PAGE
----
Goldfish

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It was early. Very early. I had woken up at sunrise; watched the blinding light bulb of orange-yellow-white ascend above the hills. There had been no reason to wake up so early. There was nothing to do this whole weekend, only to feed the fish. As I walked towards the front door, I clutched the plastic bag with both hands, felt the pebbly fish food it contained. The window next to the door felt like a warning, bright and unnatural compared to the quiet shadiness of the house. I opened the door. The sound of the lock sliding gave me a shiver. A white line appeared in the wall in front of me, rapidly expanding to form a rectangle of incredible brightness while the door opened. I recoiled, blinking rapidly at the light, and stepped into the outside.

It was hot and blinding outside. By squinting painfully, I could see my surroundings. I walked into the driveway, and onto the sidewalk. The concrete was warm on my bare feet. A lawnmower was going off somewhere. I felt sweat break out on the back of my neck. Would people mind if I wore my pajamas out in the open? My feet shuffled faster and faster, until my neighbor’s front door was looming just ahead, my shaking hand fumbling to quickly unlock the door. When I walked into my neighbor’s house, the keys jingling noisily, I immediately noticed the fish tank. It was large and elaborate, but freshwater. There was no vividly colorful anemone or coral lining the tank. It was made to look like a regular pond. Mud. Lily pads. Green mossy stuff. I looked around, to make sure that no one else was here. The house was silent, except for the faint burbling of the tank and the refrigerator’s humming. The fish themselves were not exotic like the beautiful saltwater fish that frequent dentists’ offices. These were plain and simple goldfish.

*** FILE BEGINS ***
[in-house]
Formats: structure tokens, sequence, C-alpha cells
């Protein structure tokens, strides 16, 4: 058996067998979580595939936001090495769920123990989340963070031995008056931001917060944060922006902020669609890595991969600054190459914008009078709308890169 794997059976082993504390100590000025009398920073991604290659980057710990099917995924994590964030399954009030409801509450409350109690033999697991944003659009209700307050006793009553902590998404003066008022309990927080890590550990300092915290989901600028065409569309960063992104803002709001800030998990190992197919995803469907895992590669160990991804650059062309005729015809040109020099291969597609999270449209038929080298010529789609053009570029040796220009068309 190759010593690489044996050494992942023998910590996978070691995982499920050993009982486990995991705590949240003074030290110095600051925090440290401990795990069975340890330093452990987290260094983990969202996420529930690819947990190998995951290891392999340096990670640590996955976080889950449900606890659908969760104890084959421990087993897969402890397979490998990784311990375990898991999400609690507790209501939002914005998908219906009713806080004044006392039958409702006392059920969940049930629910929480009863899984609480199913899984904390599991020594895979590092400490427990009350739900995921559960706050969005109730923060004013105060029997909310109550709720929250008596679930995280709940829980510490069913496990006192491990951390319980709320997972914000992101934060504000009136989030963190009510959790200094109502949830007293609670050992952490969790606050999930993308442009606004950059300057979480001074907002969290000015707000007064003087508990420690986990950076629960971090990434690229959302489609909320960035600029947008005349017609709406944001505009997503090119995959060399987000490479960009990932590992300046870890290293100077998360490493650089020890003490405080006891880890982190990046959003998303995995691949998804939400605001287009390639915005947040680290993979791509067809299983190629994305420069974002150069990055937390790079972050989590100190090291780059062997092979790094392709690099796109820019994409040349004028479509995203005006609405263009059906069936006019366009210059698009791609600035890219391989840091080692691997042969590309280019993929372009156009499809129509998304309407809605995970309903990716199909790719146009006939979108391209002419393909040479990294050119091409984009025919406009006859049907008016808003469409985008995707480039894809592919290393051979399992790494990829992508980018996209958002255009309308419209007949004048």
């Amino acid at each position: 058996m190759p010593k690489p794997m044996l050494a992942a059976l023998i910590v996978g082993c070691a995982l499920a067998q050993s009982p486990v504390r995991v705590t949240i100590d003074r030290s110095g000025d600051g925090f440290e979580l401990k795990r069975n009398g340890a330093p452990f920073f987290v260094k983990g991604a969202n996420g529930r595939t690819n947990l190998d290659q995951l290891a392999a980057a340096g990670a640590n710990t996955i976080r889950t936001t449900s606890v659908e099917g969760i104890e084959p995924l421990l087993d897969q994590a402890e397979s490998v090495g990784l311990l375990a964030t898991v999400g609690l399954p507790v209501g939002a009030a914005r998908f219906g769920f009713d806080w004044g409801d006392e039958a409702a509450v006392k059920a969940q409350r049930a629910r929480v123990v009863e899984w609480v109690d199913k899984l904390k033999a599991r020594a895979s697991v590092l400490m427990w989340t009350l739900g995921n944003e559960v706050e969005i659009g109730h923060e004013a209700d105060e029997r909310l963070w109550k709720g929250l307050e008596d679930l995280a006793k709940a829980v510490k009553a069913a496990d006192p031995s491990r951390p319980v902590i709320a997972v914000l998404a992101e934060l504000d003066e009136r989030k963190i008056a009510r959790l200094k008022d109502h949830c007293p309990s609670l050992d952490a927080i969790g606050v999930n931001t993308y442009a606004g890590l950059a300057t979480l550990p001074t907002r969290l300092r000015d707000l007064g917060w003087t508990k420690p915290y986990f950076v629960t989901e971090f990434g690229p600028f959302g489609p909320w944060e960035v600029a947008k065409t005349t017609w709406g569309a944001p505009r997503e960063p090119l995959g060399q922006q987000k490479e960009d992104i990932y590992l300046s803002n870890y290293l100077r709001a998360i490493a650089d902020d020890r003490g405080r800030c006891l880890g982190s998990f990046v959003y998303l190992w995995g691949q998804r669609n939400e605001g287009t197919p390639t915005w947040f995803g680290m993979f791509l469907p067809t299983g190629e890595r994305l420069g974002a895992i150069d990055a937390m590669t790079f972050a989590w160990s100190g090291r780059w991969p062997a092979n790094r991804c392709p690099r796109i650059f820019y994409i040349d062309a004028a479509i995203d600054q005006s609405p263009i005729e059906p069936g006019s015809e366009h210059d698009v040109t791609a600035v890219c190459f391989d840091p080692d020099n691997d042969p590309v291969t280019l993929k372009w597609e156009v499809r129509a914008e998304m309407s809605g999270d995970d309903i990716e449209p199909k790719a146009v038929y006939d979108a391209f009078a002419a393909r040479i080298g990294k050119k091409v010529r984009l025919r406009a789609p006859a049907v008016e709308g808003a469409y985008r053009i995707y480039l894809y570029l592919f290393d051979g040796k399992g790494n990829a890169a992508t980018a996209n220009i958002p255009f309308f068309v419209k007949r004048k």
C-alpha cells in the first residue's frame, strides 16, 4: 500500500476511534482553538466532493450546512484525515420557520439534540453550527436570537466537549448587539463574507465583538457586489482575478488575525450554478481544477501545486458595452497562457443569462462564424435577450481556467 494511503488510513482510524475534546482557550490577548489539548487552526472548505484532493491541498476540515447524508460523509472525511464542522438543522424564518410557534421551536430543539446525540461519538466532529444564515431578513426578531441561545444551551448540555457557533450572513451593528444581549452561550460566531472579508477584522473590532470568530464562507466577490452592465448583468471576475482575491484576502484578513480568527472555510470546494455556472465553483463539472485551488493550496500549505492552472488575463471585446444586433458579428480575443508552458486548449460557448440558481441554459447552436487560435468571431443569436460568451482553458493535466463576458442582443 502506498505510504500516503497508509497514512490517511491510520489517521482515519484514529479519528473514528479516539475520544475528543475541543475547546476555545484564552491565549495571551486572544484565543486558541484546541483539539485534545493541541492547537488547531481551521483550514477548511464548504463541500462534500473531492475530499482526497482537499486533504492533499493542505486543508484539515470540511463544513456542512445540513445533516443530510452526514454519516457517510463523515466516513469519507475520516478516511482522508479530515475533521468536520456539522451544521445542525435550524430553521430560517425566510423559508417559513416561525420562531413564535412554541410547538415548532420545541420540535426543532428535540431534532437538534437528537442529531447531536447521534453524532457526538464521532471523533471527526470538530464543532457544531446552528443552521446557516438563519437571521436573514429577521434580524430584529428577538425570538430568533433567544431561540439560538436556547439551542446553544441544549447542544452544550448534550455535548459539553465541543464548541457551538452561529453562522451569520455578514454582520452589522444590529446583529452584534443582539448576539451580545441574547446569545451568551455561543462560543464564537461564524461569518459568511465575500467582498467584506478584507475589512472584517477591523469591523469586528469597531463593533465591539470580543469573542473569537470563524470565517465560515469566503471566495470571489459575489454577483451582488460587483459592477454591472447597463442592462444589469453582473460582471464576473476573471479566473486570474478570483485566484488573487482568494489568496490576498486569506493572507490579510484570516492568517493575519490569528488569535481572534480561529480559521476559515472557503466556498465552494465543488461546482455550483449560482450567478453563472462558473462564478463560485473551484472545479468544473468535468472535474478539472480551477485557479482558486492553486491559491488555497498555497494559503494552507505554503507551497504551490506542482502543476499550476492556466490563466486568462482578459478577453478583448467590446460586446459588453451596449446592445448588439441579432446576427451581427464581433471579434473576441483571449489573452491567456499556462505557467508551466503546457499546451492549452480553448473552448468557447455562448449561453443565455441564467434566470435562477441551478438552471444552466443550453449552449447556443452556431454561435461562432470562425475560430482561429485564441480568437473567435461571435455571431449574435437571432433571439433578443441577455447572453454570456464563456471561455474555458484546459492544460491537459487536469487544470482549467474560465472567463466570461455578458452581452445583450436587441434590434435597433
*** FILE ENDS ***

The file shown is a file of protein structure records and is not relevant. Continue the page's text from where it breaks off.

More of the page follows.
As I approached, the fish immediately darted away. Their bright orange tails disappeared behind aquatic foliage, scales flashing as they beat the water. I lifted the lid off the top – like the neighbor had told me to do – sprinkled a few pinches of the crumbly fish food into the water. Then I placed the lid back on top and turned around. The front door seemed foreboding. Instead of leaving, I sat down on the chair across from the fish tank. If they came back out, it would be worthwhile to see. Bubbles raced out of the machine on the side of the tank; bubbles that sped towards the sky, the unreachable sky. Once the gelatinous bubbles reached the surface of the tank, that small slit of air at the top, they ceased to exist, simply becoming a part of the air atop. The fish continued to hide in the shadows of the tank. It seemed as if they knew I was waiting for them to emerge. A predator slumped in wait on a creaky wooden chair.

They stayed hidden. Eventually I figured I should go back home, as waiting at my neighbor’s home was not particularly how I planned on spending my sad and lonely Saturday. Reluctance seized me as I slowly stretched, arising from the chair, and made my way to the front door, to the bright hot outside once again. As I closed the door behind me, I glanced once again at the tank.

Clusters of the little orange fish, specks of sunny glitter, were only just emerging.





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